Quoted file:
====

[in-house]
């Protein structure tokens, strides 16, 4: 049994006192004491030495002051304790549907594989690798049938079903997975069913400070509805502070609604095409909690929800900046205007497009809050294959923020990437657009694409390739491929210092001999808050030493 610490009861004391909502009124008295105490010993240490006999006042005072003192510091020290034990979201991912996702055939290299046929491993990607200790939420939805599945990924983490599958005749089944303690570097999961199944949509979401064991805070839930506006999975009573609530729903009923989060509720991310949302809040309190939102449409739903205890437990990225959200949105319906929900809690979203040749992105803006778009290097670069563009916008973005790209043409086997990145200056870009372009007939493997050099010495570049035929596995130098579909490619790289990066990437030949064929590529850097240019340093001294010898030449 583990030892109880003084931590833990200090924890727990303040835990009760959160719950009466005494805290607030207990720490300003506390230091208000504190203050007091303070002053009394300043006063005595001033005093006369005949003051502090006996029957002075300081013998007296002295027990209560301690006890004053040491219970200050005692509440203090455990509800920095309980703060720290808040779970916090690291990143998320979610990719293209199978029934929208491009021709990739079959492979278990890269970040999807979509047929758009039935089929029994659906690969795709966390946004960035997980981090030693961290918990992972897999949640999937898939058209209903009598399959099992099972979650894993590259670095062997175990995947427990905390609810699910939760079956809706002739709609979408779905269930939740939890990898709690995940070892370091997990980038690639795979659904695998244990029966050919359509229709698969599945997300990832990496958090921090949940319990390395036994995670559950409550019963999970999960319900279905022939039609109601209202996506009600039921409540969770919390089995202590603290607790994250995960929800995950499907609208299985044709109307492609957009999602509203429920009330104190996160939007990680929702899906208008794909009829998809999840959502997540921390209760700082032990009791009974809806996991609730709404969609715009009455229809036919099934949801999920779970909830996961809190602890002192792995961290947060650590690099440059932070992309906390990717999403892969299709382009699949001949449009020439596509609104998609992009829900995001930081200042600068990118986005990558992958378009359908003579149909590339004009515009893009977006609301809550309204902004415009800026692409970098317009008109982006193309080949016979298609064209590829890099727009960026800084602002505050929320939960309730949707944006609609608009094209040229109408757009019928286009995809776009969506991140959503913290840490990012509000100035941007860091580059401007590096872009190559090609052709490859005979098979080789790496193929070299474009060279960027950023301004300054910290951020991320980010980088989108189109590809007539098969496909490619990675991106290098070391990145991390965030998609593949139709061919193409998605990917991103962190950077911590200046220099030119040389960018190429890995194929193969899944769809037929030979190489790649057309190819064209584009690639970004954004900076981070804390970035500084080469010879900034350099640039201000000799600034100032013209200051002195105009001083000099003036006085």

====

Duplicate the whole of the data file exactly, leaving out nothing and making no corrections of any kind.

[in-house]
């Protein structure tokens, strides 16, 4: 049994006192004491030495002051304790549907594989690798049938079903997975069913400070509805502070609604095409909690929800900046205007497009809050294959923020990437657009694409390739491929210092001999808050030493 610490009861004391909502009124008295105490010993240490006999006042005072003192510091020290034990979201991912996702055939290299046929491993990607200790939420939805599945990924983490599958005749089944303690570097999961199944949509979401064991805070839930506006999975009573609530729903009923989060509720991310949302809040309190939102449409739903205890437990990225959200949105319906929900809690979203040749992105803006778009290097670069563009916008973005790209043409086997990145200056870009372009007939493997050099010495570049035929596995130098579909490619790289990066990437030949064929590529850097240019340093001294010898030449 583990030892109880003084931590833990200090924890727990303040835990009760959160719950009466005494805290607030207990720490300003506390230091208000504190203050007091303070002053009394300043006063005595001033005093006369005949003051502090006996029957002075300081013998007296002295027990209560301690006890004053040491219970200050005692509440203090455990509800920095309980703060720290808040779970916090690291990143998320979610990719293209199978029934929208491009021709990739079959492979278990890269970040999807979509047929758009039935089929029994659906690969795709966390946004960035997980981090030693961290918990992972897999949640999937898939058209209903009598399959099992099972979650894993590259670095062997175990995947427990905390609810699910939760079956809706002739709609979408779905269930939740939890990898709690995940070892370091997990980038690639795979659904695998244990029966050919359509229709698969599945997300990832990496958090921090949940319990390395036994995670559950409550019963999970999960319900279905022939039609109601209202996506009600039921409540969770919390089995202590603290607790994250995960929800995950499907609208299985044709109307492609957009999602509203429920009330104190996160939007990680929702899906208008794909009829998809999840959502997540921390209760700082032990009791009974809806996991609730709404969609715009009455229809036919099934949801999920779970909830996961809190602890002192792995961290947060650590690099440059932070992309906390990717999403892969299709382009699949001949449009020439596509609104998609992009829900995001930081200042600068990118986005990558992958378009359908003579149909590339004009515009893009977006609301809550309204902004415009800026692409970098317009008109982006193309080949016979298609064209590829890099727009960026800084602002505050929320939960309730949707944006609609608009094209040229109408757009019928286009995809776009969506991140959503913290840490990012509000100035941007860091580059401007590096872009190559090609052709490859005979098979080789790496193929070299474009060279960027950023301004300054910290951020991320980010980088989108189109590809007539098969496909490619990675991106290098070391990145991390965030998609593949139709061919193409998605990917991103962190950077911590200046220099030119040389960018190429890995194929193969899944769809037929030979190489790649057309190819064209584009690639970004954004900076981070804390970035500084080469010879900034350099640039201000000799600034100032013209200051002195105009001083000099003036006085």